104-year-old woman dies days after going skydiving to break Guinness World Record

Dorothy Hoffner, a 104-year-old resident of Chicago who recently went on a daring skydiving adventure to break a Guinness World Record, has sadly passed away.

Tragically, she passed before she could be officially certified by Guinness World Records as the oldest person ever to jump from an aircraft.

Her dear friend, Joe Conant, disclosed that the Brookdale Lake View senior living community staff discovered her lifeless on Monday morning, October 9. It is believed that Hoffner peacefully passed away in her sleep during the night of October 8.

Conant, a nurse who affectionately referred to her as “Grandma,” explained that he had the privilege of meeting Hoffner several years ago while he was serving as a caregiver for another resident at the senior living facility. He admired her extraordinary vitality and unwavering mental acuity.

“She was indefatigable. She just kept going,” he said Tuesday, Oct. 10. “She was not someone who would take naps in the afternoon, or not show up for any function, dinner or anything else. She was always there, fully present. She kept going, always.”

On Oct. 1, Hoffner made a tandem skydive that could land her in the record books as the world’s oldest skydiver. She jumped out of a plane from 13,500 feet (4,100 meters) at Skydive Chicago in Ottawa, Illinois, 85 miles (140 kilometers) southwest of Chicago.

“Age is just a number,” Hoffner told a cheering crowd moments after landing. It was not her first time jumping from a plane — that happened when she was a spry 100 years of age.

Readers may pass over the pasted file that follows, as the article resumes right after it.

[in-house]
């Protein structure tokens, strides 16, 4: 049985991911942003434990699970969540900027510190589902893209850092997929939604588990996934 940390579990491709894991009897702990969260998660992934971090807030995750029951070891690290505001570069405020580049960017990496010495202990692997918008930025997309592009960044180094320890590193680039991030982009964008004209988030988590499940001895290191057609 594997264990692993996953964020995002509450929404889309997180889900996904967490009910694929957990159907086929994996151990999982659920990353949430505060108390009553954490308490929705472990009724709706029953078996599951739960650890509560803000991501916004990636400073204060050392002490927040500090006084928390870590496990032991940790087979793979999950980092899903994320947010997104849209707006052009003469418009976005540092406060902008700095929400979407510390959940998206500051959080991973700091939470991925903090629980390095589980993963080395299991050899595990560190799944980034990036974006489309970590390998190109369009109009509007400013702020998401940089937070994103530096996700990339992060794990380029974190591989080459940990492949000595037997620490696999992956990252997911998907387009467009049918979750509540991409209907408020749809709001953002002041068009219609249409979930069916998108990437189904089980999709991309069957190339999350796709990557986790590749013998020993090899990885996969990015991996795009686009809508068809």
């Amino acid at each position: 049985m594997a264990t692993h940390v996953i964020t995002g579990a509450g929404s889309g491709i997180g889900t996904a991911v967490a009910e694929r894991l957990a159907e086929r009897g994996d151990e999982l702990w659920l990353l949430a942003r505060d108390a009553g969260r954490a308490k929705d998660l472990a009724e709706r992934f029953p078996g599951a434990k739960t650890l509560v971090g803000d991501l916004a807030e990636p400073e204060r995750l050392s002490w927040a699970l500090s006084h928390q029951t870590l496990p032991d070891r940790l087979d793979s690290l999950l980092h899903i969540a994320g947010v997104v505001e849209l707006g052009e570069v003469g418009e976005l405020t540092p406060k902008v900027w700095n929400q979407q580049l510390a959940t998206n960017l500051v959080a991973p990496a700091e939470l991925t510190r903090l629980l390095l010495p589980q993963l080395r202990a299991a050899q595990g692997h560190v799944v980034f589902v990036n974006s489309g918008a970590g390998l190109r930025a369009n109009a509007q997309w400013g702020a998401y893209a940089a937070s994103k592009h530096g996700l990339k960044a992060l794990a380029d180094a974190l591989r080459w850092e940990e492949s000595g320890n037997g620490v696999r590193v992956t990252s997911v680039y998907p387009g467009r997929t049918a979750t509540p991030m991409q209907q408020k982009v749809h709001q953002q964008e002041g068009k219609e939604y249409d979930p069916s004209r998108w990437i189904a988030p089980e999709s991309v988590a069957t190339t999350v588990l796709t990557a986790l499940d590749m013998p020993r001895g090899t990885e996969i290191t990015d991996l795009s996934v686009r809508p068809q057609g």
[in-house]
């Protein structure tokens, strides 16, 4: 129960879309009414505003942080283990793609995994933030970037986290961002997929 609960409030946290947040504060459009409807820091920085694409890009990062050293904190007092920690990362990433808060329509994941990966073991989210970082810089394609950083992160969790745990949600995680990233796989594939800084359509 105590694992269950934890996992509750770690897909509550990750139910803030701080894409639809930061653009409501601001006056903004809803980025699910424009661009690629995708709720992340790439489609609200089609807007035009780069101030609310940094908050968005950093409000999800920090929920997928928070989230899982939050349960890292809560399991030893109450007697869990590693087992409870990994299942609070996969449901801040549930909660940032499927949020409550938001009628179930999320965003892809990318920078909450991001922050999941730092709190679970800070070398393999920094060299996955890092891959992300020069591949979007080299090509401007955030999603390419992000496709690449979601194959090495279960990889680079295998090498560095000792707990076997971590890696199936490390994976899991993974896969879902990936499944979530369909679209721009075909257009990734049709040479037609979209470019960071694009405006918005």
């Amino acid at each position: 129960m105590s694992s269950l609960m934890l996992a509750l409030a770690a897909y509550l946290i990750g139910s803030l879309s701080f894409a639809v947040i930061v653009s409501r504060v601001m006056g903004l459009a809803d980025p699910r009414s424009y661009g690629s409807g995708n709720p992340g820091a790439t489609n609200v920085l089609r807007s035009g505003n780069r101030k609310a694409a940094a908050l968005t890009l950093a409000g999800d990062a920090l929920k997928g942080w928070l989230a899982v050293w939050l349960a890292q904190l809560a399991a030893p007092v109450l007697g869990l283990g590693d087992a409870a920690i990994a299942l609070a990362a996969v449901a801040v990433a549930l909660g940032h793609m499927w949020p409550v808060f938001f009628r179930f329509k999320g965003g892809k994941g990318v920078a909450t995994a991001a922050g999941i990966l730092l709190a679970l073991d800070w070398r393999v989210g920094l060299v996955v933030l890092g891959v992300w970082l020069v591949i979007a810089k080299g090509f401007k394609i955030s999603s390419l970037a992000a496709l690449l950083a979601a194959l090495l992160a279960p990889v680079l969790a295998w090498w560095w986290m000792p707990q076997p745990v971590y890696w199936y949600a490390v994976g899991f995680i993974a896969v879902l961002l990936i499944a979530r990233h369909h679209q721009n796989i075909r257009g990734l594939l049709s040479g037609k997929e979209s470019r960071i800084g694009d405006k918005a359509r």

Conant said he was working through paperwork to ensure that Guinness World Records certifies Hoffner posthumously as the world’s oldest skydiver, but he expects that will take some time. The current record was set in May 2022 by 103-year-old Linnéa Ingegärd Larsson of Sweden.

Conant said Hoffner didn’t skydive to break a record. He said she had so thoroughly enjoyed her first jump that she just wanted to do it again.

“She had no intention of breaking the record. And she had no interest in any publicity or anything. She wasn’t doing it for any other reason than she wanted to go skydiving,” he said.

Skydive Chicago and the United States Parachute Association celebrated Hoffner in a joint statement Tuesday, Oct. 10.

“We are deeply saddened by Dorothy’s passing and feel honored to have been a part of making her world-record skydive a reality.

“Skydiving is an activity that many of us safely tuck away in our bucket lists. But Dorothy reminds us that it’s never too late to take the thrill of a lifetime. We are forever grateful that skydiving was a part of her exciting, well-lived life,” they said.

Conant said Hoffner worked for more than four decades as a telephone operator with Illinois Bell, which later became AT&T, and retired 43 years ago. The lifelong Chicago resident never married, and Conant said she had no immediate family members.

A memorial service for Hoffner will be held in early November.